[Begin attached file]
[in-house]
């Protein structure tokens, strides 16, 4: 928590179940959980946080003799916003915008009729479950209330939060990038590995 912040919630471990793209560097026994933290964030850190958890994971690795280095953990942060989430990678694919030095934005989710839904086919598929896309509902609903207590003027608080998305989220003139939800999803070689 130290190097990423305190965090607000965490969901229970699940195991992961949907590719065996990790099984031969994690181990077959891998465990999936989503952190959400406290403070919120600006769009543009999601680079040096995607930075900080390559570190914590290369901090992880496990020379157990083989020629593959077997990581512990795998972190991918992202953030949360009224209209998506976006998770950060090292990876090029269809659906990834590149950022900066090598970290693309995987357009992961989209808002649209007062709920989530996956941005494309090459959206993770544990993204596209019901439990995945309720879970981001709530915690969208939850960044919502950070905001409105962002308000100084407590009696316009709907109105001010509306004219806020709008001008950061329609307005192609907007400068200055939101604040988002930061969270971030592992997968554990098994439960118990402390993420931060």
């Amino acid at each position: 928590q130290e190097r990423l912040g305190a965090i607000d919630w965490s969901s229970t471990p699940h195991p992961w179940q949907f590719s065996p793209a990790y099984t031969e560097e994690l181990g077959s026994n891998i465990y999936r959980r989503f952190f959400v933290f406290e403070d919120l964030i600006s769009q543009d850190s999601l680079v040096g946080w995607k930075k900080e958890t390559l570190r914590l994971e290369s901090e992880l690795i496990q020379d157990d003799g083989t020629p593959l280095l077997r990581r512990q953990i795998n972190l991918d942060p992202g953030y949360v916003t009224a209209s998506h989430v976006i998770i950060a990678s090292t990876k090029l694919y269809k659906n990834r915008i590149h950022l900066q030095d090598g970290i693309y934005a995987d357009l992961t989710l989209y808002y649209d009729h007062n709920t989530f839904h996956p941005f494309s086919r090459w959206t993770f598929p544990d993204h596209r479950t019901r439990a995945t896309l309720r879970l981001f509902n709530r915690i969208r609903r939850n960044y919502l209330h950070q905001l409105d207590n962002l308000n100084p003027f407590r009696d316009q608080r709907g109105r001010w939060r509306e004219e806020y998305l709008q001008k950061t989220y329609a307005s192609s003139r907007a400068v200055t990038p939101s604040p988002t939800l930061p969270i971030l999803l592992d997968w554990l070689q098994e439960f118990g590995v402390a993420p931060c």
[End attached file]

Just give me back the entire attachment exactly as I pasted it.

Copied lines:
[in-house]
């Protein structure tokens, strides 16, 4: 928590179940959980946080003799916003915008009729479950209330939060990038590995 912040919630471990793209560097026994933290964030850190958890994971690795280095953990942060989430990678694919030095934005989710839904086919598929896309509902609903207590003027608080998305989220003139939800999803070689 130290190097990423305190965090607000965490969901229970699940195991992961949907590719065996990790099984031969994690181990077959891998465990999936989503952190959400406290403070919120600006769009543009999601680079040096995607930075900080390559570190914590290369901090992880496990020379157990083989020629593959077997990581512990795998972190991918992202953030949360009224209209998506976006998770950060090292990876090029269809659906990834590149950022900066090598970290693309995987357009992961989209808002649209007062709920989530996956941005494309090459959206993770544990993204596209019901439990995945309720879970981001709530915690969208939850960044919502950070905001409105962002308000100084407590009696316009709907109105001010509306004219806020709008001008950061329609307005192609907007400068200055939101604040988002930061969270971030592992997968554990098994439960118990402390993420931060």
């Amino acid at each position: 928590q130290e190097r990423l912040g305190a965090i607000d919630w965490s969901s229970t471990p699940h195991p992961w179940q949907f590719s065996p793209a990790y099984t031969e560097e994690l181990g077959s026994n891998i465990y999936r959980r989503f952190f959400v933290f406290e403070d919120l964030i600006s769009q543009d850190s999601l680079v040096g946080w995607k930075k900080e958890t390559l570190r914590l994971e290369s901090e992880l690795i496990q020379d157990d003799g083989t020629p593959l280095l077997r990581r512990q953990i795998n972190l991918d942060p992202g953030y949360v916003t009224a209209s998506h989430v976006i998770i950060a990678s090292t990876k090029l694919y269809k659906n990834r915008i590149h950022l900066q030095d090598g970290i693309y934005a995987d357009l992961t989710l989209y808002y649209d009729h007062n709920t989530f839904h996956p941005f494309s086919r090459w959206t993770f598929p544990d993204h596209r479950t019901r439990a995945t896309l309720r879970l981001f509902n709530r915690i969208r609903r939850n960044y919502l209330h950070q905001l409105d207590n962002l308000n100084p003027f407590r009696d316009q608080r709907g109105r001010w939060r509306e004219e806020y998305l709008q001008k950061t989220y329609a307005s192609s003139r907007a400068v200055t990038p939101s604040p988002t939800l930061p969270i971030l999803l592992d997968w554990l070689q098994e439960f118990g590995v402390a993420p931060c």